"If the globalized economy no longer has rigid frontiers, and stimulates and favours free competition, it is essential that the consumer protection laws gain greater expression in their exegesis, in pursuit of the equilibrium that should govern legal relationships, also determining the extent of the risk factor, inherent to the competitiveness of business and mercantile transactions, above all when on an international scale, in which powerful multinational companies are present, with branches in various countries, not to mention the sales made these days by the IT process and the strong consumer market that represents our country."

Conclusions regarding the rigidity of consumer protection are also evident from the opinion of Minister Sálvio de Figueiredo Teixeira:

"...because we are living in a new reality, imposed by the globalized economy, we also have the presence of a new legal framework, it being essential that there be an interpretation consistent with this reality. Thus a protection based on internal limits and on traditional legal statutes does not suffice, when it is known that the Brazilian consumer protection code is one of the most advanced existing legal texts."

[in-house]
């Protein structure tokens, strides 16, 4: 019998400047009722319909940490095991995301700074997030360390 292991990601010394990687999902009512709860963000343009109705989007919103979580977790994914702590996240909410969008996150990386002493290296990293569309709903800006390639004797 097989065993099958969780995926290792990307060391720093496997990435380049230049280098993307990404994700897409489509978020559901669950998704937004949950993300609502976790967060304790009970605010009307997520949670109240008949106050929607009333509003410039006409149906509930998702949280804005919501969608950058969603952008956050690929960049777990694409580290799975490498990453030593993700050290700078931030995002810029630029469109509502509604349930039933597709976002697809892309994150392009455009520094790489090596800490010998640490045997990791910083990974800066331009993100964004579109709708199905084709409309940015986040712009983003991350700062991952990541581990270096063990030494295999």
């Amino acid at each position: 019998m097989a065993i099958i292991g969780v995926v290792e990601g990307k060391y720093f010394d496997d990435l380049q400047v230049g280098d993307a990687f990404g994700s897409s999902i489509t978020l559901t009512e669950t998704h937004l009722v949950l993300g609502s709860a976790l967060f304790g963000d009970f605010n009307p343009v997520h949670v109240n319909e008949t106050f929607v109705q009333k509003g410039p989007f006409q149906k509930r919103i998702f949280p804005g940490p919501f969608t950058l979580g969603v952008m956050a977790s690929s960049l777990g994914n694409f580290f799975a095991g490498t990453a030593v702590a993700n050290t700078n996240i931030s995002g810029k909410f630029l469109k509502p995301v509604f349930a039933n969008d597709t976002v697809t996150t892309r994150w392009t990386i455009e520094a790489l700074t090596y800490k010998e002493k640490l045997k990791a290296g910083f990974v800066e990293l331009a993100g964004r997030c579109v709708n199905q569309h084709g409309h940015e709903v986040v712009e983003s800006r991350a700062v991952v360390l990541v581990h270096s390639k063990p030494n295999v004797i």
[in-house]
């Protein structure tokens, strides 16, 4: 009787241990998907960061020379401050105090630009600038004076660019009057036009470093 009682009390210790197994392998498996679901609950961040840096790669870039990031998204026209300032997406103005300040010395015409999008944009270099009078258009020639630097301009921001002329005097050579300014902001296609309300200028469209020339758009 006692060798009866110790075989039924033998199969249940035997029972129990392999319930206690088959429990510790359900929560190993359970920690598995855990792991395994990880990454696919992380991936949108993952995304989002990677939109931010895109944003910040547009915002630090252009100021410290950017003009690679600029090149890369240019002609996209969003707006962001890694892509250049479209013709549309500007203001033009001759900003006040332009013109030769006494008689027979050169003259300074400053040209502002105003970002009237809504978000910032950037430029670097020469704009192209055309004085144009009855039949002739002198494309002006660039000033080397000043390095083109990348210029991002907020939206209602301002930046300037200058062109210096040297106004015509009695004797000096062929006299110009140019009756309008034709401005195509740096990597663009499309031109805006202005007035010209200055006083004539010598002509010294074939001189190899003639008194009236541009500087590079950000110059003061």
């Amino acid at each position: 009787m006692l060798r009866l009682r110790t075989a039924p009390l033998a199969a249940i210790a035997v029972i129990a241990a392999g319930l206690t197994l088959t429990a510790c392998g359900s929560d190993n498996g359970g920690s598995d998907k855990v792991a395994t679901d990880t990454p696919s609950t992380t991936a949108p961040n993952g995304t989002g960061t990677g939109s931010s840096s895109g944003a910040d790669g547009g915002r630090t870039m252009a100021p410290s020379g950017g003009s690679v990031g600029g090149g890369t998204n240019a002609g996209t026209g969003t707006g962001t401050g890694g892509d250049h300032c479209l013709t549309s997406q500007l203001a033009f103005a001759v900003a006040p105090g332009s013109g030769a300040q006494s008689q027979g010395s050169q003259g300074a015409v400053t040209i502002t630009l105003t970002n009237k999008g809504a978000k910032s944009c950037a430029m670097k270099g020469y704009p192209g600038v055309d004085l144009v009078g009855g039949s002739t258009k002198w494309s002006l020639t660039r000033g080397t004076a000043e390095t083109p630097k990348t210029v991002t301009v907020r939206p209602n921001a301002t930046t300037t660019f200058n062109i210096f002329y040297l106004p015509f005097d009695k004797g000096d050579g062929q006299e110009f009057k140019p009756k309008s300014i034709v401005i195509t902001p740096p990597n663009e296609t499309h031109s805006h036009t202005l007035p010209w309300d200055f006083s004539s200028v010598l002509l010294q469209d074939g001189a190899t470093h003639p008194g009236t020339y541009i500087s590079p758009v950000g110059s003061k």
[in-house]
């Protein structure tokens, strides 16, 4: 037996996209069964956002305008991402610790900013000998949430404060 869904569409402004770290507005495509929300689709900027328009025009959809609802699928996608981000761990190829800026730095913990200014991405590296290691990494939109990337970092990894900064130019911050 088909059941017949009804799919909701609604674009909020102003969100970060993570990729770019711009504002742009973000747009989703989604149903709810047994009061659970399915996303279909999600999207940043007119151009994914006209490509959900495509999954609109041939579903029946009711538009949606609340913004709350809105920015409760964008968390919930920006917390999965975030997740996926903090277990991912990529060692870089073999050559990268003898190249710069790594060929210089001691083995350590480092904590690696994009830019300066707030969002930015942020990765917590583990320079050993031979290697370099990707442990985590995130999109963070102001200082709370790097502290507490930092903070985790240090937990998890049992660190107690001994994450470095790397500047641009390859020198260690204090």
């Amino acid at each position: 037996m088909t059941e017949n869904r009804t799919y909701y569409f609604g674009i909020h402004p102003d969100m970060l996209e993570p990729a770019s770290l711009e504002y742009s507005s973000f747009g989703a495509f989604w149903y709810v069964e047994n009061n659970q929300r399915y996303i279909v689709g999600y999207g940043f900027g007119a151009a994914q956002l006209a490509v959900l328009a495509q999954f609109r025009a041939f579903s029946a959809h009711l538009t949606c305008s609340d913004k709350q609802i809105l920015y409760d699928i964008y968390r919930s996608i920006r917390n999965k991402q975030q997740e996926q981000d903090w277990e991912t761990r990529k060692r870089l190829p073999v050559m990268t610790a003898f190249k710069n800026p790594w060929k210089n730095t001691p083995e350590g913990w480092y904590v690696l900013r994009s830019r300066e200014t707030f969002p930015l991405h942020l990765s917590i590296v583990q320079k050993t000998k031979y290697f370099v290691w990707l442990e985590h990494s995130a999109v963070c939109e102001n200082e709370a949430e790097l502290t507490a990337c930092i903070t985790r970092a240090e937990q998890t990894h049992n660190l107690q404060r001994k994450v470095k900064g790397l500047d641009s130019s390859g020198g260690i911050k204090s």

The consumer protection laws emerged to balance the commercial relationships resulting from the mass economy, in which major corporations and companies transact directly with natural and legal persons with little power. In this respect it is inevitable that the companies operating in the global market, via e-commerce, should be prepared to face the rigidity of the consumer protection laws, taking precautions not only in relation to the quality regulations of the products and services offered, but also in respect to the commercial conditions offered.

For further information on this topic please contact Ricardo Barretto or Fabiana Regina Siviero at Barretto Ferreira, Kujawski, Brancher e Gonçalves – Sociedade de Advogados by telephone (+55 11 3066 5999) or by fax (+55 11 3167 4735) or by e-mail ([email protected] or [email protected]).

The materials contained on this web site are for general information purposes only and are subject to the disclaimer